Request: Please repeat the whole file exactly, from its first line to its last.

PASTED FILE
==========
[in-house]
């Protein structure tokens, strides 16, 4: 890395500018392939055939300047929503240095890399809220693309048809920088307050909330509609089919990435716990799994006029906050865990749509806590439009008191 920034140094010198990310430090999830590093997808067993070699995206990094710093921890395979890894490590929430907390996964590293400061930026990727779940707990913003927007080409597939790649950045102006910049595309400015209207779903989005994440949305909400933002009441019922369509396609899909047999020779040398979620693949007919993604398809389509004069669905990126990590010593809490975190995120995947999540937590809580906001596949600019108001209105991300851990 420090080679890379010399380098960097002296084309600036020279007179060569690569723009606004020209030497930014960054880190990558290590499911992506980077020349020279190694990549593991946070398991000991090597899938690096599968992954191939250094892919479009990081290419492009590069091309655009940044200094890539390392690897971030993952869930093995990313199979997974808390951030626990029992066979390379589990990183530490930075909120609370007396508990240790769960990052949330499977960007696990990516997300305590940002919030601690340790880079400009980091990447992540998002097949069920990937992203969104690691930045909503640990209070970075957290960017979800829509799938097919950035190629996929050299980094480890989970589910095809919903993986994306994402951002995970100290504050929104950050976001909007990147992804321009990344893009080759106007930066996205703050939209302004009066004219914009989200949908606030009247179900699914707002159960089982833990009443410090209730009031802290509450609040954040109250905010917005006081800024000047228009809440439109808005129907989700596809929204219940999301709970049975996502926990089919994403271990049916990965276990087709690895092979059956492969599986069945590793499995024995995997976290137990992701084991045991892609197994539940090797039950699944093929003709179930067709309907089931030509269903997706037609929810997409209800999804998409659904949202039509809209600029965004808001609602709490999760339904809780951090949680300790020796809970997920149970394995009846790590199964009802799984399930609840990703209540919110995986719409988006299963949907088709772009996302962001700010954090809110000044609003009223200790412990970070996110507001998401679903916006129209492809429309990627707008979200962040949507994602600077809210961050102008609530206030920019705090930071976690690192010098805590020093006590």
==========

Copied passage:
[in-house]
């Protein structure tokens, strides 16, 4: 890395500018392939055939300047929503240095890399809220693309048809920088307050909330509609089919990435716990799994006029906050865990749509806590439009008191 920034140094010198990310430090999830590093997808067993070699995206990094710093921890395979890894490590929430907390996964590293400061930026990727779940707990913003927007080409597939790649950045102006910049595309400015209207779903989005994440949305909400933002009441019922369509396609899909047999020779040398979620693949007919993604398809389509004069669905990126990590010593809490975190995120995947999540937590809580906001596949600019108001209105991300851990 420090080679890379010399380098960097002296084309600036020279007179060569690569723009606004020209030497930014960054880190990558290590499911992506980077020349020279190694990549593991946070398991000991090597899938690096599968992954191939250094892919479009990081290419492009590069091309655009940044200094890539390392690897971030993952869930093995990313199979997974808390951030626990029992066979390379589990990183530490930075909120609370007396508990240790769960990052949330499977960007696990990516997300305590940002919030601690340790880079400009980091990447992540998002097949069920990937992203969104690691930045909503640990209070970075957290960017979800829509799938097919950035190629996929050299980094480890989970589910095809919903993986994306994402951002995970100290504050929104950050976001909007990147992804321009990344893009080759106007930066996205703050939209302004009066004219914009989200949908606030009247179900699914707002159960089982833990009443410090209730009031802290509450609040954040109250905010917005006081800024000047228009809440439109808005129907989700596809929204219940999301709970049975996502926990089919994403271990049916990965276990087709690895092979059956492969599986069945590793499995024995995997976290137990992701084991045991892609197994539940090797039950699944093929003709179930067709309907089931030509269903997706037609929810997409209800999804998409659904949202039509809209600029965004808001609602709490999760339904809780951090949680300790020796809970997920149970394995009846790590199964009802799984399930609840990703209540919110995986719409988006299963949907088709772009996302962001700010954090809110000044609003009223200790412990970070996110507001998401679903916006129209492809429309990627707008979200962040949507994602600077809210961050102008609530206030920019705090930071976690690192010098805590020093006590």